Just as Dan Stamer, PhD, was putting the finishing touch on his year as president of ARVO, COVID-19 happened. “ARVO” is the Association for Research in Vision and Ophthalmology, the world’s largest and most respected assembly of vision scientists. Its annual meeting, which would have taken place in Baltimore this week, is a tour de force of new vision research, with at least half the attendees traveling to it from outside the United States. This year’s meeting was canceled due to the pandemic,although parts of it will be presented online.
Dr. Stamer is the Joseph A.C. Wadsworth Distinguished Professor of Ophthalmology and Professor of Biomedical Engineering at Duke University. Since the start of his career, he has been a great friend to BrightFocus, serving at different times as grantee and/or mentor to grantees, reviewer, Glaucoma Fast Track speaker, co-chair of ISER/BrightFocus Glaucoma Symposia in 2017 and 2019 and the future 2021 conference, and collaborator on numerous BrightFocus-funded projects worldwide. His research expertise lies in the biology and biomechanics of glaucoma, and he is world famous for innovative approaches to understanding how intraocular pressure is regulated in health and dysregulated in disease.
Recently we caught up with Dr. Stamer to talk about the unexpected turn of events at the conclusion of his term as ARVO president, his contributions to BrightFocus over the years, and what it has meant to be a leader among vision scientists.
BrightFocus: What were some of the best moments of your past year as ARVO president, before COVID-19 happened?
Stamer: For 2020, ARVO was launching several new initiatives, including its inaugural Bench-to-Bedside (B2B) meeting. Our hard work in planning the B2B meeting paid off, as we were about to launch our first full-day meeting designed to educate vision scientists about how to advance translational ideas to clinically applied products. As well, we were planning our first ARVO International (Pacific Rim) meeting in Hawaii. Like ARVO 2020 and its B2B pre-meeting, we unfortunately had to cancel ARVO International due to COVID-19. Despite these disappointments, I was very proud of how professionally and thoughtfully ARVO handled these difficult decisions. B2B will now launch at ARVO 2021 in San Francisco and the next ARVO International will focus on the European region in early 2022. We will benefit from all of the hard work that went into planning these programs as we launch them in the near future.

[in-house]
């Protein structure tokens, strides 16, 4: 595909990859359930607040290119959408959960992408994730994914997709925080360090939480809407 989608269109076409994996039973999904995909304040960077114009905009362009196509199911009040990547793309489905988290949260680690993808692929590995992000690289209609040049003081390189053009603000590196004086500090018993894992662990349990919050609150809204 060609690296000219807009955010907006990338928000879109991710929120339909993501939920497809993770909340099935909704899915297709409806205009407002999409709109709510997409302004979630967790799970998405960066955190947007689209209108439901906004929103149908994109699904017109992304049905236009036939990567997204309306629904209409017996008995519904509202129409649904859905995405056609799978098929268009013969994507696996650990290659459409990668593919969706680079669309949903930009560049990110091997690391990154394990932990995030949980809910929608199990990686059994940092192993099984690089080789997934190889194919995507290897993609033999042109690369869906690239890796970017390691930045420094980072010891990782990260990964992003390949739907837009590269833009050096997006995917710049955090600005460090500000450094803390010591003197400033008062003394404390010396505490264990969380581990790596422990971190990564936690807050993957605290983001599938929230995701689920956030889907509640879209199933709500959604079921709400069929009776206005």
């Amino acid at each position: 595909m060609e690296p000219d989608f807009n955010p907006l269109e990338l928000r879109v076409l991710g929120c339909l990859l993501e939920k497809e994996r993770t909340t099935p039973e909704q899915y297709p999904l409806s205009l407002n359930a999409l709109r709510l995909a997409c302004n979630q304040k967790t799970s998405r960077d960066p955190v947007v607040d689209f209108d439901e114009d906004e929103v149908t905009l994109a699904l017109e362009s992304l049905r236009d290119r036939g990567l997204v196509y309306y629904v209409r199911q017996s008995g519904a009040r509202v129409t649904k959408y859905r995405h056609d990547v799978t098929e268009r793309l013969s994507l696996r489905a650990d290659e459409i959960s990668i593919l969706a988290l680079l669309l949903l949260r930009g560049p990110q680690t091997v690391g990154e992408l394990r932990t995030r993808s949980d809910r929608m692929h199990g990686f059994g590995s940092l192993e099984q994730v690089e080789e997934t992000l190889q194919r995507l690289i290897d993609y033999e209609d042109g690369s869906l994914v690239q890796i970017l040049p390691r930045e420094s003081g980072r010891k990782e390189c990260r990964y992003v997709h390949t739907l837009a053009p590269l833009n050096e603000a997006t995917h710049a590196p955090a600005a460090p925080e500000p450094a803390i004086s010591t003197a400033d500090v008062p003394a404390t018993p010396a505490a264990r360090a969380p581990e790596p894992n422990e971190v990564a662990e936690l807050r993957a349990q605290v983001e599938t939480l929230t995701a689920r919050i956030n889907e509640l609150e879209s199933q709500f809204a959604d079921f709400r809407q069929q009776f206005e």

BrightFocus: Did you take office with goals in mind, and what are your biggest accomplishments?
Stamer: ARVO is a very large and complex organization filled with many activities aimed to benefit members. For 2020, one that was unique to me, and that I am most proud of, is the successful launch of EyeFind. I consider this a big accomplishment for me and for ARVO. EyeFind is a convenient web-based system that connects vision scientists who use human donor eye tissues in their research with eye banks that can meet their specific needs. In conjunction, the ARVO Foundation collaborated with the Brightfocus Foundation, Research to Prevent Blindness Foundation and the Eye Bank Association of America to fund a grant program dedicated to providing human donor eye tissues for researchers needing preliminary data for grant submissions. We are accepting applications for this program currently. We aren’t stopping here. Moving forward, ARVO is working on establishing a set of best practices for researchers in obtaining, managing and publishing data using human eye tissue in research.
Dr. Stamer, right, is joined by Kevin Corcoran, president and CEO of the Eye Bank Association of America, to demo the web-based EyeFind network that connects vision scientists with human donor eye tissues for research. EyeFind, “best practice” guidelines, and a grant program to help early researchers obtain human donor eye tissues (funded in part by BrightFocus), were key accomplishments during his ARVO presidency.
Plans to Hold Parts of This Year’s ARVO Online
BrightFocus: It’s hugely disappointing that ARVO 2020 had to be canceled, especially for researchers who were planning to give posters and talks. What workarounds are planned for their presentations?